Compliance With the California Transparency in Supply Chains Act of 2010

The California Transparency in Supply Chains Act of 2010 (the “Act”) was enacted into law on September 30, 2010. According to Section 2 of the Act, the Act’s purpose is to “ensure large retailers and manufacturers provide consumers with information regarding their efforts to eradicate slavery and human trafficking from their supply chains,” thereby allowing consumers to make educated purchasing decisions and distinguish companies based on their efforts to remove the stain of trafficking and slavery from their products. To accomplish this purpose, the Act adds Section 1714.43 to the California Civil Code and Section 19547.5 to the California Revenue and Taxation Code.

The Act became effective on January 1, 2012, requiring all subject companies to comply with certain disclosure obligations. The Act does not require subject companies to take any substantive action to eradicate human trafficking or slavery from their supply chains.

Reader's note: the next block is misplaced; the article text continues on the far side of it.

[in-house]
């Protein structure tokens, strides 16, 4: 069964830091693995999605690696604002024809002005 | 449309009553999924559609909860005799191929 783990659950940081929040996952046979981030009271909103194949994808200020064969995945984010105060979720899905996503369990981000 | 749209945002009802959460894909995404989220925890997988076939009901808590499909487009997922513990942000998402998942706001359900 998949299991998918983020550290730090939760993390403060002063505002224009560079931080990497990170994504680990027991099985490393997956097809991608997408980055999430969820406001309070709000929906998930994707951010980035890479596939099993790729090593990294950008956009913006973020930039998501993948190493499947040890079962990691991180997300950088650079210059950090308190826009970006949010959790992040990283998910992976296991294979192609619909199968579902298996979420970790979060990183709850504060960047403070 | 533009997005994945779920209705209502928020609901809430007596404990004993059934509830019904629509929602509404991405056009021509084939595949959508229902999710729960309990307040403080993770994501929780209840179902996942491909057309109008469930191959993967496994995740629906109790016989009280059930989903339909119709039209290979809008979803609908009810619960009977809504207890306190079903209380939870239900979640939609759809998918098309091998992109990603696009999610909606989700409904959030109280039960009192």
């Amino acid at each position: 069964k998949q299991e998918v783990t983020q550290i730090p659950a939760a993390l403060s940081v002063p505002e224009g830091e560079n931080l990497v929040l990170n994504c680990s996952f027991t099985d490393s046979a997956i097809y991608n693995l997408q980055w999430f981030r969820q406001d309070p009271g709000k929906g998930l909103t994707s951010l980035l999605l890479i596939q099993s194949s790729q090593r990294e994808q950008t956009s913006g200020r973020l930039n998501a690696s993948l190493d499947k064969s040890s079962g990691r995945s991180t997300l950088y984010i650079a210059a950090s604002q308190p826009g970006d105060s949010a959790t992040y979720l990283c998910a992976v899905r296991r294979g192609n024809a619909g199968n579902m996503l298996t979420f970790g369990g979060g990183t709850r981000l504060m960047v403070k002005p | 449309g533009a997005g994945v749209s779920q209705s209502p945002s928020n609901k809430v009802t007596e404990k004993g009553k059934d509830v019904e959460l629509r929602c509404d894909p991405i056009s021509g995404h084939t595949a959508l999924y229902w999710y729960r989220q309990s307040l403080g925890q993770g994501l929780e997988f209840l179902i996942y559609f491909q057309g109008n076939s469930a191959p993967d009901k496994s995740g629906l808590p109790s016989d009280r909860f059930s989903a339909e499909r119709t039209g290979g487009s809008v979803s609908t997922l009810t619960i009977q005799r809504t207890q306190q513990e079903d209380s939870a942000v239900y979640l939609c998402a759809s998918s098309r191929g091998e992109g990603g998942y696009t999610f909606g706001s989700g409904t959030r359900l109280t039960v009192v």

Who is Subject to the Act?

Every retail seller and manufacturer doing business in California that has worldwide annual gross receipts over One Hundred Million Dollars ($100,000,000) is subject to the Act. For purposes of the Act:

  • “Retail Seller” means a business entity with retail trade as its principal business activity code, as reported on the entity’s tax return.
  • “Manufacturer” means a business entity with manufacturing as its principal business activity code, as reported on the entity’s tax return.
  • “Doing business” means actively engaging in any transaction for the purpose of pecuniary gain or profit, and includes any business that meets any of the following criteria: